An actor was missing from this grisly production. London failed to send a hangman – ‘a Jack Ketch’  –  a convict was forced to kill Thomas Barrett.

‘It was sometime before the man could be prevailed upon to execute his office nor would he at last have complied if he had not been severely threatened by the Provost Marshall Mr Brewer and Major Ross threatened to give orders to the marines to shoot him’. Dr John White, First Fleet Journal, Australian Documents, Library, 1979

The convict-hangman’s hands shook so much he botched placing the noose around Barrett’s neck. Brewer pushed him aside and finished that job.

A little after 5 o’clock Barrett, bound and blind-folded ‘mounted the ladder’  to stand on a platform rigged between the branches then the reluctant hangman was made to push him over the edge and ‘launch’ Barrett ‘into Eternity’. 

Major Ross threatened to give orders to the marines to shoot him’ – who ‘launched [Barrett] into Eternity’?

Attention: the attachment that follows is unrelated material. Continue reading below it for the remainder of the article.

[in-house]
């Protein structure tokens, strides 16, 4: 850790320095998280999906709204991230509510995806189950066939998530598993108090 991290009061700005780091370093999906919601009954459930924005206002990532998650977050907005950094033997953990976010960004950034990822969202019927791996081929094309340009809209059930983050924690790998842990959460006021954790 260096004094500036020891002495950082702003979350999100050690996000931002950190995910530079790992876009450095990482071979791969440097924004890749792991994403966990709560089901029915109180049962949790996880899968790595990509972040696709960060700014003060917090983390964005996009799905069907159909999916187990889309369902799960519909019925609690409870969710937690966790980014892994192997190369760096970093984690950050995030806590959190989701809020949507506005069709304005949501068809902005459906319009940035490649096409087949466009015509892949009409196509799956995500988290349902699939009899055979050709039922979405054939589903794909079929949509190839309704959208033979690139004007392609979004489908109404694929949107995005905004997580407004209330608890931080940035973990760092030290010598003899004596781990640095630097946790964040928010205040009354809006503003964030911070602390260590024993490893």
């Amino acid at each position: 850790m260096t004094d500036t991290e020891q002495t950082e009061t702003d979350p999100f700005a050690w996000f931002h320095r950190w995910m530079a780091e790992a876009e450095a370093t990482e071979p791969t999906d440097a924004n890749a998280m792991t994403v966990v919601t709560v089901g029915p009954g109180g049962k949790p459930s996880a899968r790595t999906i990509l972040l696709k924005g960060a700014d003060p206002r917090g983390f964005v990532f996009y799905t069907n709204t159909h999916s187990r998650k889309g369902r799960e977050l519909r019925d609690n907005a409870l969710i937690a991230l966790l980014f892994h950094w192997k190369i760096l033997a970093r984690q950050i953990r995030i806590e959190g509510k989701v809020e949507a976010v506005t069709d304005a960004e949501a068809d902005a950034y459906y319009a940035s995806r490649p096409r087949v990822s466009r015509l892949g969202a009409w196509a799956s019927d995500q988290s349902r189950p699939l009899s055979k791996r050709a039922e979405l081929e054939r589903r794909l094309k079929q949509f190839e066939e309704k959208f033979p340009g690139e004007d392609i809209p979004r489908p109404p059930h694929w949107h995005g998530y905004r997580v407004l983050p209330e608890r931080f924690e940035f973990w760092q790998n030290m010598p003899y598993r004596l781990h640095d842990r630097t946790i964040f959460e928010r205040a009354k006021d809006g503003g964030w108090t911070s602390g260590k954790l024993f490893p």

Dr White’s account of this despicable scene make it highly likely John Ryan, already compromised – ‘he turned evidence’ – was forced to take the life of his friend. See: A Vicious Circle – The Hangman’s Noose

Thomas Barrett was not hanged from a drop-gallows or even from a gibbet but from a rope hitched over a tree branch. He strangled slowly the audience aghast in fearful silence watched him swing to and fro – twist – jerk- twitch and die.

‘the body hung for an hour and was then buried in a grave dug very near the gallows’. Ralph Clark. ibid

Thomas Barrett had fashioned the ‘Botany Bay Medallion…a skilfully engraved metal medallion inscribed with a brief description of the voyage…and a representation of the Charlotte at anchor in Botany Bay’. Mollie Gillen, Founders of Australia, Library of Australian History

2008 –  July, Melbourne: In July 2008 the medallion was offered for sale at auction as the ‘Charlotte Medal’.

2008 – 23 July, Sydney: With assistance from Australia’s Cultural Heritage Account, the medal was purchased for one million [$1,000,000] AUD.

PROLOGUE

While Tom Barrett’s remains lie in an unmarked grave ‘dug very near the gallows’ his ‘skilfully engraved medallion’ is on permanent display in the National Maritime Museum, Sydney the institution that drove its purchase for the nation.

A small plaque at the corner of Harrington and Essex Streets in Sydney’s Rocks area marks Thomas Barrett’s fleeting presence in Australia. The anniversary of his death goes un-remarked. See: A Rough Trade – Transportation